Travelling for pleasure is a modern phenomenon. Before the twentieth century, few people undertook long journeys if it was not for investment or trade. Moving from one country to another was uncomfortable and expensive. Before vaccination became an everyday procedure, malaria and yellow fever presented major health risks for those travelling to tropical areas.
Who can resist the
In our days, public taste has shifted to the
opposite extreme. From teenagers to pensioners, millions of individuals
devote their holidays to visiting distant cities. Airlines offer
affordable tickets to cross the ocean, inviting consumers to spend their
next vacation exploring exotic cultures. Who can resist their enticing
The fact that large numbers of people travel for
pleasure provides evidence of its popularity, not of its benefits. Many
individuals count smoking, overeating, and excessive drinking amongst
their favourite occupations. The enjoyment derived from those activities
does not automatically qualify them as advantageous. Judgement should
be passed on the basis of rational assessment, not of popularity.
be pleasurable, but also exhausting
dogs and cats appear perfectly contented to move around without
purpose, human beings tend to become restless. Travelling dissolves our
routines and forces us to start from scratch. Encountering novelty can
be pleasurable, but too much of it leads to exhaustion.
your vacation in an unusual location guarantees that you will meet new
people and taste exotic food. For the duration of the break, you will
forget your routines and feel exempted from preoccupations. The idea is
that, since you have worked hard for months, now it is your turn to
enjoy a holiday.
Don't you have better things to
On the other hand, if you are one of those who
loves his work and is inclined to introspection, you might experience
some doubts: Should you really be there? Don't you have better things to
do? What is the point of all these vacation trips? Are you not wasting
Our mental patterns are
more than five thousand years old
The vision of life as a sequence of work interrupted
by holiday trips was born a century ago, but our mental patterns are
more than 5.000 years old. The practice of going away at regular
intervals and leaving everything behind would have seemed
incomprehensible to most 19th century entrepreneurs, composers, or
inventors. They would have looked at us with surprise and inquired about
the purpose of all that travelling.
The German philosopher
Immanuel Kant (1724-1804) is known to have spent his entire life in
Konigsberg, a city that nowadays belongs to Russia. Apparently, he never
wandered more than a few kilometres away from Konigsberg, where he
worked for decades as a university professor. If he had wished to
travel, he possessed the means to do so.
Kant did pretty
much the same every day, but he had a clear purpose
Kant never crossed the
ocean to see America and never visited Russia, even though St.
Petersburg is not far away from Konigsberg. He never went to London,
never set foot in Paris, and never spent a summer in Rome. For all we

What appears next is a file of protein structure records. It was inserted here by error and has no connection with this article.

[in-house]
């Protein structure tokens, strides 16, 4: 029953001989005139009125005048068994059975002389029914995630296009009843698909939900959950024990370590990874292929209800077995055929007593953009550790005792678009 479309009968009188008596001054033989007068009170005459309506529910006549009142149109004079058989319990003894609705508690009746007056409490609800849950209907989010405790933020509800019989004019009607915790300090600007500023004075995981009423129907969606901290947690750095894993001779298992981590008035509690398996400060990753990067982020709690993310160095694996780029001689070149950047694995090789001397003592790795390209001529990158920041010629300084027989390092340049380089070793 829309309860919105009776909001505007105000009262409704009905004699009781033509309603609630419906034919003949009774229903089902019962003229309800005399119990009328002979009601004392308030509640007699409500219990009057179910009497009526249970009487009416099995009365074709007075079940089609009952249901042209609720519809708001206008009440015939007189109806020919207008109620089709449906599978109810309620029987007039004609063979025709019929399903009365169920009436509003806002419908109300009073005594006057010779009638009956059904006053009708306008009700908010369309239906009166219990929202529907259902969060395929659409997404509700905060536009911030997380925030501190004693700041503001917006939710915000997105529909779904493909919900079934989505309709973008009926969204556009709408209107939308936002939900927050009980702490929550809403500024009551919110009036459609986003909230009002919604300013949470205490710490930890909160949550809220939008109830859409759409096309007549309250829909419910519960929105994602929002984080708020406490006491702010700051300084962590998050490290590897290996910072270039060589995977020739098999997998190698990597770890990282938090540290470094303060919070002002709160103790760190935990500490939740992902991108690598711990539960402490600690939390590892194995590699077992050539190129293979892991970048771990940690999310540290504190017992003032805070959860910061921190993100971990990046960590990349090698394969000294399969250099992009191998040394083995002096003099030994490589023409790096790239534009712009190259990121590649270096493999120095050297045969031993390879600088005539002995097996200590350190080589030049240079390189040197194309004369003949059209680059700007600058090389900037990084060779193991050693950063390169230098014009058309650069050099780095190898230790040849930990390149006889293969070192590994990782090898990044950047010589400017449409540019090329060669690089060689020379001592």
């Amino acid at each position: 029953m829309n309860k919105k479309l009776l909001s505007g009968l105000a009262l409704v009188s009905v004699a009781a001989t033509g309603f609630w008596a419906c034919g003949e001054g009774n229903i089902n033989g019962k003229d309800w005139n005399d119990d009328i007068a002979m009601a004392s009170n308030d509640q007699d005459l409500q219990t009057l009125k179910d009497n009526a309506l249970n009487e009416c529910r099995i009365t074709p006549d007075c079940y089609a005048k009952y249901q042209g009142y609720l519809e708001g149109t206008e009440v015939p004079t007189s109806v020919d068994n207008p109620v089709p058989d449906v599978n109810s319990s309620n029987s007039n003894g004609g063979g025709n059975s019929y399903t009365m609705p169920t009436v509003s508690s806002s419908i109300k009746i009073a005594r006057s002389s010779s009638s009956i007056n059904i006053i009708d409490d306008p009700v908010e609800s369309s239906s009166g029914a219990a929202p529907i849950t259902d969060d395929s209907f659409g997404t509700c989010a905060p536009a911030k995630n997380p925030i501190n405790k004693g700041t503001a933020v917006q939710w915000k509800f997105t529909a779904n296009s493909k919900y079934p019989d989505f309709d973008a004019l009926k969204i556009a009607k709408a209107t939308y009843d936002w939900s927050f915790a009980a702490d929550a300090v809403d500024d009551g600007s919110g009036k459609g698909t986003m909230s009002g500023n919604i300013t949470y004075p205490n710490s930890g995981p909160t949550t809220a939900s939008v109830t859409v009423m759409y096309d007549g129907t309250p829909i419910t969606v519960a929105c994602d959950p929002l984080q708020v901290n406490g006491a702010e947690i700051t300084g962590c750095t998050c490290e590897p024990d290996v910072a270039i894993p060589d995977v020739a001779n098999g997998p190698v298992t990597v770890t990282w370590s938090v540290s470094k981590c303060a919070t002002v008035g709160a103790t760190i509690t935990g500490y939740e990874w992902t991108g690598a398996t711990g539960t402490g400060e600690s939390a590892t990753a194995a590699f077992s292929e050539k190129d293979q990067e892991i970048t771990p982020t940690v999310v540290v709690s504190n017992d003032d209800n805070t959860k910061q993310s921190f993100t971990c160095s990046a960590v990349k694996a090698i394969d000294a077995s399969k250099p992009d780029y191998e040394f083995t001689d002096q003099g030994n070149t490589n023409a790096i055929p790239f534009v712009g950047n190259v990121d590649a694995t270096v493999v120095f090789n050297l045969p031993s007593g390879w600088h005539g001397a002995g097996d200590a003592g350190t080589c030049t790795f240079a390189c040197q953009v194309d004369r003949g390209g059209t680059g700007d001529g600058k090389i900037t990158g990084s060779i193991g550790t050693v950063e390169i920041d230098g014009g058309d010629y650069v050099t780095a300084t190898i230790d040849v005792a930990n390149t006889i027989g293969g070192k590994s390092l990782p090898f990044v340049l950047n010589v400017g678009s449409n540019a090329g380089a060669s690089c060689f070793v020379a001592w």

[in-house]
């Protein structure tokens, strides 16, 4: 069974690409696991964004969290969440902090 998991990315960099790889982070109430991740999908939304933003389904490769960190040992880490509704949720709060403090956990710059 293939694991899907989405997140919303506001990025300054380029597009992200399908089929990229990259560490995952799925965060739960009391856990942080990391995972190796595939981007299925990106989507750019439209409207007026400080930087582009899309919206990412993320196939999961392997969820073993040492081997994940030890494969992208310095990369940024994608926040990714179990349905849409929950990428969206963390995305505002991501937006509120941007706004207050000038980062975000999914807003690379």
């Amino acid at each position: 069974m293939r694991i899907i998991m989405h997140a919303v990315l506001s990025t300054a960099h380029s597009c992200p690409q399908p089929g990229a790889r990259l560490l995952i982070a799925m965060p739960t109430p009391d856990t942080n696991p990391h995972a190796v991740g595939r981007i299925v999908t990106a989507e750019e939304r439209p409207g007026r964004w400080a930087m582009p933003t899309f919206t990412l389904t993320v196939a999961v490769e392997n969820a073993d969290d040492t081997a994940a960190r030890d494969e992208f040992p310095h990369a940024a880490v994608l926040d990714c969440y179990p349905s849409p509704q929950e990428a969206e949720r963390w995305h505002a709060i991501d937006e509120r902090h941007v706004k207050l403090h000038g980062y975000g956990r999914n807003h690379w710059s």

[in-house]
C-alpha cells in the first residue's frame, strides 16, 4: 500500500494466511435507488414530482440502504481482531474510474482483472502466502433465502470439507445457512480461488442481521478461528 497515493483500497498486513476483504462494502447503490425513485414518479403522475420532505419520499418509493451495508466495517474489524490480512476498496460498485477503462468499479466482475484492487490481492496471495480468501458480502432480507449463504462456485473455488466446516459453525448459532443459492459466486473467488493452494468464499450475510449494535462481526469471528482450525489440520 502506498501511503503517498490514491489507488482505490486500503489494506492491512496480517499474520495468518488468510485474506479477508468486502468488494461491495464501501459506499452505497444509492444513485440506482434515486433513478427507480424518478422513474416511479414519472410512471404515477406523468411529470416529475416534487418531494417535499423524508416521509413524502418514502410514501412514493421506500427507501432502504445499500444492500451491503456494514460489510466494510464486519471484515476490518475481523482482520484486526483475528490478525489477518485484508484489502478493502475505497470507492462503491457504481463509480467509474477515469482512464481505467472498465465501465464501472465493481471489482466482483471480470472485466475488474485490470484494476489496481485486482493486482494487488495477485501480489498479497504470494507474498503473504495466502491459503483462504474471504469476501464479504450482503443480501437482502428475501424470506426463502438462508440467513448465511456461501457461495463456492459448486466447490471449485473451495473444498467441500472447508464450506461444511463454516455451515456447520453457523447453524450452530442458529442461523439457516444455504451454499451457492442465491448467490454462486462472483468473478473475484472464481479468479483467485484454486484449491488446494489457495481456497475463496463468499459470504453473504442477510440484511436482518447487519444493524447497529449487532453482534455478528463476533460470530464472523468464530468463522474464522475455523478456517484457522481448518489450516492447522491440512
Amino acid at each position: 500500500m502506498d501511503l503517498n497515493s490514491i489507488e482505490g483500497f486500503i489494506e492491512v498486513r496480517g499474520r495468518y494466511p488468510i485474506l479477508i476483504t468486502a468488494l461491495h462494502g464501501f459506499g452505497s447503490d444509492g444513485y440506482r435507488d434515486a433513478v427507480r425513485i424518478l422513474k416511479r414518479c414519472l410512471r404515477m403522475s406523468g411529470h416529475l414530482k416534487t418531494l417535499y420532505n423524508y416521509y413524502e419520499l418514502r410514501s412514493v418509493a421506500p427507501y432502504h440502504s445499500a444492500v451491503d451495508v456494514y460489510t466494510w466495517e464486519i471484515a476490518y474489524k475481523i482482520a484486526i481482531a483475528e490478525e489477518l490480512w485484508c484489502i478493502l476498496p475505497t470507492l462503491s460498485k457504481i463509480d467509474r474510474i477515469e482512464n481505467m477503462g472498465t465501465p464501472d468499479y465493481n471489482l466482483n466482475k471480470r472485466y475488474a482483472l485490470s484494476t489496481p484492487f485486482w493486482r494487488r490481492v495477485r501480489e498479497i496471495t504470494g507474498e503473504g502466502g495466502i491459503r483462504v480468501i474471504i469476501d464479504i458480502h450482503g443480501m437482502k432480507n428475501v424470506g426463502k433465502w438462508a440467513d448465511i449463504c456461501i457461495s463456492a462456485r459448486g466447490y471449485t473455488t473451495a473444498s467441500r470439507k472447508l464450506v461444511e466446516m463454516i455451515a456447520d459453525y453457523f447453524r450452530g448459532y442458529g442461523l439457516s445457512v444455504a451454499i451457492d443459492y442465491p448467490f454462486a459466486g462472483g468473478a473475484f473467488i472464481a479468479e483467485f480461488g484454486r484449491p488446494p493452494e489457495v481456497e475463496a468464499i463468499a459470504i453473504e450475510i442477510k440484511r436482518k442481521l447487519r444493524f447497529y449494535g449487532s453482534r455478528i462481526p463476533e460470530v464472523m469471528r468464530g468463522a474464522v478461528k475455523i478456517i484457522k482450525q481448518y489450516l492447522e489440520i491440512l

know, he did not even go to Berlin for a weekend. If this sounds boring
to you, wait until you read the whole story.
Due to financial
difficulties in his youth, Kant was forced to interrupt his studies for a
couple of years. He eventually managed to obtain an advanced degree
and, when he was 31 years old, he landed a teaching job at the
University of Konigsberg, where he would continue to lecture until his
retirement decades later.
For most of his life, Kant did pretty
much the same every day, irrespective of the season. He would have
breakfast, walk to the University, teach his classes, have lunch, do
some research, write a few pages of his next book, return home, and have
His goals kept him busy, leaving him little room for other activities
When his friends urged him to have a more active social
life, Kant politely replied that he had no time. There was always some
exciting subject that he was researching or some important book that he
was planning. His writing kept him busy, leaving him little room for travel
and other activities.
After a quarter of a century at his job,
he produced his most important book, the Critique of Pure Reason (1781).
When the volume was published, Kant was already 57 years old and fully
conscious of the importance of what he had accomplished. History would
prove him right. His work has exerted foremost influence on philosophers
during the last two centuries.
The insights contained in Kant's
book prepared the ground for scientific discoveries and industrial
development. His ethical theories, which underline the role of reason,
stressed the importance of individual responsibility.
Do not assume that you are obliged to follow the latest fashion
have written such exceptional book if he had spent several weeks per
year travelling for pleasure? Would he have produced such extraordinary
achievement if he had interrupted his work at regular intervals?
exotic vacations are fine for some people, other individuals find them
disruptive. Depending on your personal philosophy and the type of
activities you like, extended travelling might or might not be the right
thing for you.
Do not assume that you are obliged to follow the
trend. If there is a lesson to be learned from Kant's life, is that you
can attain great success without going anywhere. Travelling for
pleasure can be great fun, but if there are better things that you could
do with your time, do not let anybody decide for you.
For more information about rational living and personal development, I refer you to my book about how to be rational "The 10 Principles of Rational Living"
[Image by anna carol under Creative Commons Attribution License. See the license terms under http://creativecommons.org/licenses/by/3.0/us]
Wednesday, 31 October 2012
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